Hacienda said...

Newton is smarter than Shakespeare?


That'a a tough, tough call. Shakespeare's pretty damn underestimated by mathematicians, philosophers, and
the general population.


And Newton was prone to some stupid errors, in addition to being a general +sshole that nobody liked.


Modern day, I don't believe things have changed that much.

gs said...

I calculated the average yearly raise and got the following (Being one
of those rare people who are equally bad at arithmetic w/wo a computer,
I'm showing the inputs):

{humanities, professional, science & math} =

{(66.2/26.3)^(1/35), (64.2/31.2)^(1/35), (86.5/26.0)^(1/35)} =
{1.02673, 1.02083, 1.03494}

Science salaries might barely keep ahead of inflation. I doubt the other two do. The AACU report does not mention inflation.

Patrick said...

No .. that would be college for everyone.

larrydarrell1917 said...

"Only 1% of college-age people have the IQ and work ethic required to complete a STEM degree."

thank you for sharing that figure. but didn't you make it up?

"At the BS engineering level, a significant fraction of graduates never work in their discipline..."


and in math and nat sci it's much higher. a problem is non-stem people, politicians, think of math and science and engineering as all the same thing. an msc in geology has infinitely more market value than an msc in math or biology.
that uni ed hasn't been matched to what the market needs is a failure of the free market.

larrydarrell1917 said...

both were english. both had red hair. did one more important than both, maudslay, have red hair too. i have an irish setter, but otherwise red hair is gross.

i've
always thought little of shakespeare, but if there were iq tests back
then i'd expect both shakespeare and newton to score very high, but with
different 'profiles'.

but in terms of their importance or in terms of their effect newton is shaq and shak is a very short midget.

Hacienda said...

Are you an engineer?


Biotech and bioengineering will/are changing the world. Apple was Job's company. Silicon valley is a silly place where nothing really ever has been accomplished. All basic innoviations are government/military/university. We'd all be happier if Apple/Google/Microsoft never existed.

Rudel said...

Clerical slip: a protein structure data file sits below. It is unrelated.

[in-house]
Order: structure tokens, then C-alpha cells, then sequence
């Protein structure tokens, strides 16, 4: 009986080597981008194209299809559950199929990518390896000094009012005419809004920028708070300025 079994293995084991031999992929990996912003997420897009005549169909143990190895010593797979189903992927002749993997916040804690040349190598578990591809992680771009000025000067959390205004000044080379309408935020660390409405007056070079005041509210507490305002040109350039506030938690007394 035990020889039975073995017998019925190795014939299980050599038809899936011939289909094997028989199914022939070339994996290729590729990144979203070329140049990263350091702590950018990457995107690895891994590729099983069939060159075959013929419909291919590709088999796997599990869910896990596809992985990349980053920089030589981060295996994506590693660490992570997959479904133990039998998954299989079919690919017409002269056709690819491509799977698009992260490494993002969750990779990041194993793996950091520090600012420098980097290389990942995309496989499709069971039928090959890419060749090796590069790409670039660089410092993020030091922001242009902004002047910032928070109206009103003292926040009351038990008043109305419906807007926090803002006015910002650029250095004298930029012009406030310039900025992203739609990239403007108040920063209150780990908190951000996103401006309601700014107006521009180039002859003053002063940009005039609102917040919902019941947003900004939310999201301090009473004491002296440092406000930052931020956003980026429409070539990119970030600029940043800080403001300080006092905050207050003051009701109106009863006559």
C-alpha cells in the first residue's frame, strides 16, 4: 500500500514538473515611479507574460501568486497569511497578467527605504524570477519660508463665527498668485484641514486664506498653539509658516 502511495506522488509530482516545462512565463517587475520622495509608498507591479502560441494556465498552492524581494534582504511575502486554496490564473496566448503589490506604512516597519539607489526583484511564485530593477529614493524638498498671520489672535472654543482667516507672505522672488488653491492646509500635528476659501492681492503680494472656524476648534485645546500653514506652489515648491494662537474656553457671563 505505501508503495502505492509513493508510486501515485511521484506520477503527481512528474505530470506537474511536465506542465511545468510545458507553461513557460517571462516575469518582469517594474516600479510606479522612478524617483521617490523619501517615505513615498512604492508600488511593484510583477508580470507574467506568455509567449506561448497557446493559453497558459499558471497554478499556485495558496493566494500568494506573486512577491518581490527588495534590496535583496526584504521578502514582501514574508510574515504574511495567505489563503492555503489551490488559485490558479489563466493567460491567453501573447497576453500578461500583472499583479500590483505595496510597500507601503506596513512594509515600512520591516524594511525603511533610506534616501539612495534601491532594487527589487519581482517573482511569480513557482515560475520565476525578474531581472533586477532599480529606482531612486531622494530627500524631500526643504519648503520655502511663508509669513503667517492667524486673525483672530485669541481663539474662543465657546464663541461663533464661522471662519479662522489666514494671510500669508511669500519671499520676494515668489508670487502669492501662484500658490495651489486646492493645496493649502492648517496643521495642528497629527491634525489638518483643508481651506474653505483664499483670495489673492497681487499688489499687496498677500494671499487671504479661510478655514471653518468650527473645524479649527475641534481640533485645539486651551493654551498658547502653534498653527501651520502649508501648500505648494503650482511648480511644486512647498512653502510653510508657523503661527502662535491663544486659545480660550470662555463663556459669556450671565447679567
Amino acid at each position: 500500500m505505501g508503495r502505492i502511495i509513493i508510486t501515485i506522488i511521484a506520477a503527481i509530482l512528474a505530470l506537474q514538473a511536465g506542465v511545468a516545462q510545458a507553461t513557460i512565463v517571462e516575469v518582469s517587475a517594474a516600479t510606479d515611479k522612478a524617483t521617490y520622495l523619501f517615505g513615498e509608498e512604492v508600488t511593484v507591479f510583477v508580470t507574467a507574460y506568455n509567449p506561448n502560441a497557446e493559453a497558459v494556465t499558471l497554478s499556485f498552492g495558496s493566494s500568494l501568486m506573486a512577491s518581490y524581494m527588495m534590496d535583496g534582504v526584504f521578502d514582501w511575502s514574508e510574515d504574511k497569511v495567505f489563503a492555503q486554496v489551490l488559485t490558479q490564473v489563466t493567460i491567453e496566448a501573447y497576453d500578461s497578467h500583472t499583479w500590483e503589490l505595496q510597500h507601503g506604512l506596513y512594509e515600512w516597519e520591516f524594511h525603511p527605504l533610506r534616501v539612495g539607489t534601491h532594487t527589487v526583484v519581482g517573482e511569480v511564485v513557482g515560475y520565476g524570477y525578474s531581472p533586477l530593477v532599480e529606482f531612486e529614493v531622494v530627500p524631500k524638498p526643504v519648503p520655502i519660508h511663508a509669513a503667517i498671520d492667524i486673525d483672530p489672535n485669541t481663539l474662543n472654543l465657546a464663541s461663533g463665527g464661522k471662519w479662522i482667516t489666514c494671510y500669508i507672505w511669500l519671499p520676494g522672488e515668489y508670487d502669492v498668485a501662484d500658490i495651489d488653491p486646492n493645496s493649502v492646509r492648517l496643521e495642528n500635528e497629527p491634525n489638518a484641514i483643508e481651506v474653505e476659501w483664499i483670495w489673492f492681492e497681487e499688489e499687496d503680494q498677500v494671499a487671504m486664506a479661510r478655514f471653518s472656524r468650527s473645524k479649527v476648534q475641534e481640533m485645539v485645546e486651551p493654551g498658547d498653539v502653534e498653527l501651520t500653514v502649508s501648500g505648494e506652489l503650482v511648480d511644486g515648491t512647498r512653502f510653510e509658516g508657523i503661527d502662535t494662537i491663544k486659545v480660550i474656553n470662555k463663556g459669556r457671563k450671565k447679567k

I disagree with the basic premise other than that IQ plays a role in max income that totally overwhelms the degree of educational attainment as a factor. i.e. Degrees attained are only are rough surrogates for intelligence. I earned amounts several standard deviations above those average peak earner graphs with only a B.A. degree (albeit it one with calculus, formal logic, and statistical course work.) I am certain it was a direct result of my I.Q. also being several standard deviations above the norm and this was true for many of my contemporaries also. I know of more than one successful engineer (i.e. one with multiple patents) from different fields without completed degrees at all.

Despite the Tiger Mom bias of this blog I wouldn't trade a single point of I.Q. for another degree.

larrydarrell1917 said...

no, and you're right innovation starts in govt funded research more often than not. that's one of the reasons people like paul ryan are so laughable and despicable. angela merkel is a phd in p-chem. ryan isn't and such a person could never become president in the us or the uk. austria's legislators are the best educated, or so i've read. america's the least, in the developed world.

should shockley be given as much credit for intel as moore. maybe. people remember rockefeller, who wasn't a technical person. they forget maudslay. perhaps it should be the other way round.


what most historians and literary critics call history is the history of famous people. it is just a sophisticated version of people magazine and celebrity biographies. try something like the history of machine tools to find real history.

Hacienda said...

Depends on what is meant by biotech, of course. Just browse through youtube and you
can see what's in the pipeline. I particularly like thought control, dream-recording.
Real Harry Potterish, Marvel comics stuff.

Richard Seiter said...

Good points. I wonder if the focus should be on aspects of the high school curriculum? As an example, my fantasy world would add something like:
- Critical thinking (e.g. reasoning/logic, evaluation/use of evidence, and presenting/evaluating a supported argument)
- Basic statistics - focused on understanding and evaluating statistics used in public discourse
- Practical math - enough to support critical thinking and basic statistics
- Practical STE - enough to support critical thinking (e.g. what is/not the scientific method, technology trends and their implications, tradeoffs in engineering)